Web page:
Settlement workers are also well known for their work in JUVENILE COURTS and probation services. Hull-House pioneers Julia Lathrop, JANE ADDAMS, and Grace Abbott helped to establish the first juvenile court in Cook County, Illinois, in 1899. By 1928, all but two states had institutionalized separate judicial systems to contend with cases of juvenile DELINQUENCY and dependency. Juvenile courts suspended jury trials for children, created separate facilities for incarcerated youth, and developed juvenile probation systems. Although rife with inconsistencies and flaws, the establishment of a separate justice system for children was considered great social progress compared to prior treatment of delinquency and dependency.
Several social settlement women, mainly from Chicago's Hull-House, rose to prominent national leadership positions dealing with public policy issues concerning children and families. Florence Kelly, who resided at both Addams's Hull-House and Lillian Wald's Henry Street Settlement, was appointed secretary of the National Consumers' League and organized the NATIONAL CHILD LABOROMMITTEE in 1904. Kelly, along with Julia Lathrop and Grace Abbott, all Hull-House residents, organized the first WHITE HOUSECONFERENCE ON CHILDREN in 1909. In 1912, President Taft appointed Lathrop as the first chief of the U.S. CHILDREN'S BUREAU. Among other major accomplishments, the Children's Bureau played a key role in crafting sweeping national public welfare reforms for children and families such as Mothers' Pensions and the SHEPPARD-TOWNER MATERNITY AND INFANCY ACT.
While the settlement movement unequivocally pushed a progressive children's agenda, its legacy concerning race is less obvious. Some of the settlement leaders were involved in civil rights groups and even helped to found the National Association for the Advancement of Colored People (NAACP). However, historians such as Lasch-Quinn argue that the settlements largely ignored the poverty and race discrimination that haunted African Americans. They did not serve African-American families, nor did they work in concert with African-American reformers, who more often than not organized separate settlement houses. Social reformers such as Janie Porter Barrett and Birdye Henrietta Haynes founded settlements that focused on direct services, "moral uplift," and civil rights work. For African Americans, civil rights were intertwined with solving the problems of the poor.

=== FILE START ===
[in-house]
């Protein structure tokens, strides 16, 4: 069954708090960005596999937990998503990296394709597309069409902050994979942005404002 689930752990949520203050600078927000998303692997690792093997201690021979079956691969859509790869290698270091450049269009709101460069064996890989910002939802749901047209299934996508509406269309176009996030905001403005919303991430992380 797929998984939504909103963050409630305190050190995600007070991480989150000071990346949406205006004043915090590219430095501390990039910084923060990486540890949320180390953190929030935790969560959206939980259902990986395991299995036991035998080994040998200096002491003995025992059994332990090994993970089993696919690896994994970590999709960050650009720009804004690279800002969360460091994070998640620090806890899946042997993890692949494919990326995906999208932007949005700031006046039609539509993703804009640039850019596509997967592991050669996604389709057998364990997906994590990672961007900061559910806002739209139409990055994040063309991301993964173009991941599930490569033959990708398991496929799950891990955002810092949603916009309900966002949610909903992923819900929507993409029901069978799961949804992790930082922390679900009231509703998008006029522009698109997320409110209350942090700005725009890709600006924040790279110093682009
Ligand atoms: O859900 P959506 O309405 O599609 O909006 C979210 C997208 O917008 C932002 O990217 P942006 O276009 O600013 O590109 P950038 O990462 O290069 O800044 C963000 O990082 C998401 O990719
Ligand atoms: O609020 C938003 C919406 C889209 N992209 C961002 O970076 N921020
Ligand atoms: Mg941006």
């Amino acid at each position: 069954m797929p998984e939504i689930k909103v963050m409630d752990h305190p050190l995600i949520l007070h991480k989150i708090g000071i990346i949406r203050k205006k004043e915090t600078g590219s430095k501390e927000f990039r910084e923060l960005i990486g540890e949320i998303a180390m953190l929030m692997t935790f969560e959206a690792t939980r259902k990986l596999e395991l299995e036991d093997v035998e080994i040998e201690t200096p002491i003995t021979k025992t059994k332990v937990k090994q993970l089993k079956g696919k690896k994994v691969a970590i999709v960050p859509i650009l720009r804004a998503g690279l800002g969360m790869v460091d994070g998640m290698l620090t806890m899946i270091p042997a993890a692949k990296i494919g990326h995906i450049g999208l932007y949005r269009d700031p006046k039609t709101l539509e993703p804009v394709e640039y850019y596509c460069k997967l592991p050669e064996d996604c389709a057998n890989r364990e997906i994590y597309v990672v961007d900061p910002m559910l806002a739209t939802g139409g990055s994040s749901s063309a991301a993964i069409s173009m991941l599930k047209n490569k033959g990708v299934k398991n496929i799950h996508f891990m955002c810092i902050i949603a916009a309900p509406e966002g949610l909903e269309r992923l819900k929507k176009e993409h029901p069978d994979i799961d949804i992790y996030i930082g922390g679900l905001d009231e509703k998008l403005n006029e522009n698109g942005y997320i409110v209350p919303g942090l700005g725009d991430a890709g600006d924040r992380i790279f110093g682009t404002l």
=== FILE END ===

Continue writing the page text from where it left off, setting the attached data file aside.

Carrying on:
Many current social welfare policies and services for children and youth can be traced back to the ideas and activities of the social settlements. Several settlement house buildings still exist in the form of neighborhood or family resource centers. These centers continue to provide after-school and other neighborhood activities for children, youth, and families. Moreover, the framework for the late-twentieth-and early-twenty-first-century U.S. child welfare system is based on the premise of "best interest of the child," an idea that emerged from this movement. Finally, the social settlements movement left enduring notions of children as a protected class of citizens and of a public responsibility to provide children with education, separate institutions, and the promise of quality life opportunities.
Addams, Jane. 1910. Twenty Years at Hull-House: With Autobiographical Notes. New York: Macmillan.
Davis, Allen. 1973. Spearheads for Reform: The Social Settlements and the Progressive Movement, 1890–1914. New York: Oxford University Press.
Katz, Michael B. 1986. In the Shadow of the Poorhouse: A Social History of Welfare in America. New York: Basic Books.
Lasch-Quinn, Elizabeth. 1993. Black Neighbors: Race and the Limits of Reform in the American Settlement House Movement, 1890–1945. Chapel Hill: University of North Carolina Press.
Muncy, Robin. 1991. Creating a Female Dominion of American Reform. New York: Oxford University Press.
Platt, Anthony. 1977. The Child Savers: The Invention of Delinquency. Chicago: University of Chicago Press.
Salem, Dorothy. 1990. Black Women in Organized Reform, 1890–1920. New York: Carlson Publishing.
Trattner, William. 1996. A History of Social Welfare in America, 6th ed. New York: Free Press.
Trolander, Judith A. 1987. Professionalism and Social Change: From the Settlement House Movement to Neighborhood Centers, 1886 to the Present. New York: Columbia University Press.
LAURA S. ABRAMS